Personally, I LOVE the differences. What a sad one-dimensional world it would be if we were all the same! My wife is a brilliant woman, creative, beautiful, and totally equal to me. She is strong where I am weak, and visa versa. We don’t need to be so powerless and insecure or competitive about those differences. We can just be free to enjoy them and our differences. Great post. 🙂

  11. I was taught that there’s a difference between sex and gender. Sex stands for the biological distinction (you’re either male or female), and gender has to do with social distinctions (you feel male or female)… But whether you apply this or not, you’ll always find differences between men and women, in both biological and social aspects. And I think there’s nothing wrong with that. We are different – everyone is different actually – it would be so boring if everyone was the same… I’m happy these differences exist!

  12. Sorry, I’d love to comment but I’m still laughing about the “dangling mobile”… that’s what fascinates grown men too, isn’t it?

  13. I am sure our differences are all on a spectrum…but my biggest problem with the “we’re all the same” argument is that it allows us to continue to expect women to BE more like men, rather than creating a world fluid enough for all of our strengths!

  14. Bravo! This is a great post, a subject that needs to be discussed alot more. Your words “Just because women and men are different, it doesn’t mean men and women aren’t equal.” is absolutely true. Men and women are different, we have different hormone levels, our bodies can do different things, our brains analyze and interpret things differently. That’s what helps create balance. Even on a team of all one gender, for example, each has a slightly different role to play, based on their strengths/abilities, and that’s what helps the entire team succeed. I’m glad men and women are different; the opposite sex, while at times is frustrating, is also intriguing, and helpful, and enticing! We should celebrate the fact that we are different, not try to create a false sense of equality by claiming we’re the same.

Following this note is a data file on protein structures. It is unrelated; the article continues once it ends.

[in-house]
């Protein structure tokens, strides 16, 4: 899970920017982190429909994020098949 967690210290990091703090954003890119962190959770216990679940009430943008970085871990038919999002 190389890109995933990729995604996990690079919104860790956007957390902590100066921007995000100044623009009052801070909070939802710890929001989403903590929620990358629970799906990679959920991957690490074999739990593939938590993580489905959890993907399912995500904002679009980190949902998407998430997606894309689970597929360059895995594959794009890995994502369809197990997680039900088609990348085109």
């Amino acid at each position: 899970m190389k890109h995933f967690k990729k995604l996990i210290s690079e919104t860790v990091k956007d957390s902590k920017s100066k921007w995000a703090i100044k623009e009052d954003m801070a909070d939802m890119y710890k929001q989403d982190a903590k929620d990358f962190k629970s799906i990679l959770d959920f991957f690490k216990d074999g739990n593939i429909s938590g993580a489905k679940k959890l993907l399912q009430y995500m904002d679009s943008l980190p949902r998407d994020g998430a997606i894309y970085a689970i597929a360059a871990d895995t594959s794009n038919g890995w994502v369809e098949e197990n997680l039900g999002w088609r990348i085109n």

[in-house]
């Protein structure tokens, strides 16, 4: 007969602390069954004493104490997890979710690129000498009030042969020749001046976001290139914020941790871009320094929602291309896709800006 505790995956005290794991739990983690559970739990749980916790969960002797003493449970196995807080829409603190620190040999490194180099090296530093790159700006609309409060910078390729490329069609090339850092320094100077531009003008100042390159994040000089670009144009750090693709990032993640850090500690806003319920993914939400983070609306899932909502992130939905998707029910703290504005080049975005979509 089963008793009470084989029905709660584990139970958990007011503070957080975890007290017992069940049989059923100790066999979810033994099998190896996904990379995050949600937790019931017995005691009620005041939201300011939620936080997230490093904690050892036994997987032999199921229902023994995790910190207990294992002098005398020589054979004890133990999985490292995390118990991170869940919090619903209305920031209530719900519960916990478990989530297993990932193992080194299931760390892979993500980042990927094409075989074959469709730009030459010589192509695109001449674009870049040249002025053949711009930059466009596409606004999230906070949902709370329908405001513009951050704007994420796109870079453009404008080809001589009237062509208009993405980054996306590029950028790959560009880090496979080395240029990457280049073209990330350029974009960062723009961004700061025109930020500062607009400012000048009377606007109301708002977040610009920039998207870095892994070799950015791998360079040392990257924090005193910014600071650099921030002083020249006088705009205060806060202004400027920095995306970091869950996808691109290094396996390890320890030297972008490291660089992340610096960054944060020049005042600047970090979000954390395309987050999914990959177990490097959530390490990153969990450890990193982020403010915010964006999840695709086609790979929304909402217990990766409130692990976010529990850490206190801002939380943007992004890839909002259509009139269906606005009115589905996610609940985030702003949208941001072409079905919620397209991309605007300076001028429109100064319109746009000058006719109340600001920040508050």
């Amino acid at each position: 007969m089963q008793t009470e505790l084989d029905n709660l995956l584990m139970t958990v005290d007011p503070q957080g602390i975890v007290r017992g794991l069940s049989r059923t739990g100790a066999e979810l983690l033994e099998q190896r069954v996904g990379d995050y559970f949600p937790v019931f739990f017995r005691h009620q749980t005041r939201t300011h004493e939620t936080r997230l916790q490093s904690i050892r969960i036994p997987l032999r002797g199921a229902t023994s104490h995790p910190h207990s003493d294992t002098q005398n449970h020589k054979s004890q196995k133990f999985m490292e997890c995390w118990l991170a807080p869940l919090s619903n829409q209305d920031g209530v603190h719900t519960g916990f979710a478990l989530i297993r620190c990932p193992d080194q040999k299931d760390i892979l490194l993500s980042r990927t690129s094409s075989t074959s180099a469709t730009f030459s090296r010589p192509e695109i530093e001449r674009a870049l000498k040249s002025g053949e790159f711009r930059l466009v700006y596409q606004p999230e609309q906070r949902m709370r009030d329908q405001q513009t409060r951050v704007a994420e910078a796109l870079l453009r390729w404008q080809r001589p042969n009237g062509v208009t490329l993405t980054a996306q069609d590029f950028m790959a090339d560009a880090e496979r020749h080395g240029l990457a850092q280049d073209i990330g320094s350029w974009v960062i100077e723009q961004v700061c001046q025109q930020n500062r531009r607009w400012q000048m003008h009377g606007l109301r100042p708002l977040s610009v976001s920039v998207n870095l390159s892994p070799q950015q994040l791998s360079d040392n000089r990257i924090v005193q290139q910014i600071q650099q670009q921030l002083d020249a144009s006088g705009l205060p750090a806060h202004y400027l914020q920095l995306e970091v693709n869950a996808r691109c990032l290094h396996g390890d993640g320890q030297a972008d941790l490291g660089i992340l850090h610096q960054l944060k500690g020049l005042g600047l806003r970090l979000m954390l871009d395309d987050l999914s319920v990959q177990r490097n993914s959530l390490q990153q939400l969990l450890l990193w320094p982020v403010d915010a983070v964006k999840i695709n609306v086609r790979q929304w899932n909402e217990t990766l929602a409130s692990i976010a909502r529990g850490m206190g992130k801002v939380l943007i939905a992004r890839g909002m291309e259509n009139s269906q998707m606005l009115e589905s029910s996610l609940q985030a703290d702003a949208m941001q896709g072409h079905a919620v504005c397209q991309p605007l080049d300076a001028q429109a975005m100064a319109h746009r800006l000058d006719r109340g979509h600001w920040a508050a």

15. I used to be of the belief that there are no differences but as I read and heard about certain information regarding certain differences, I realized men and women are different BUT that doesn’t mean one is less important than the other. There’s always going to be the joking of how men are from Mars and women from Venus and the battle of the sexes, etc., but that’s different. I have been saying this for a while, in fact I just said it in my Hispanic Heritage Month post, about yes it’s good to come together but it’s okay to celebrate differences too. This goes for all differences, whatever they may be – height, race, sex or gender (as they’re not necessarily exclusive to each other), intelligence, religion, etc. If we were all the same, life would simply get boring. Who needs that? The only other thing I might add is that be careful with the word truth. Something I’m realizing is that the truth is subjective. There are some truths I would like to believe are not but mostly it is – it’s about a person’s perspective on it and it complicates things. Just a thought.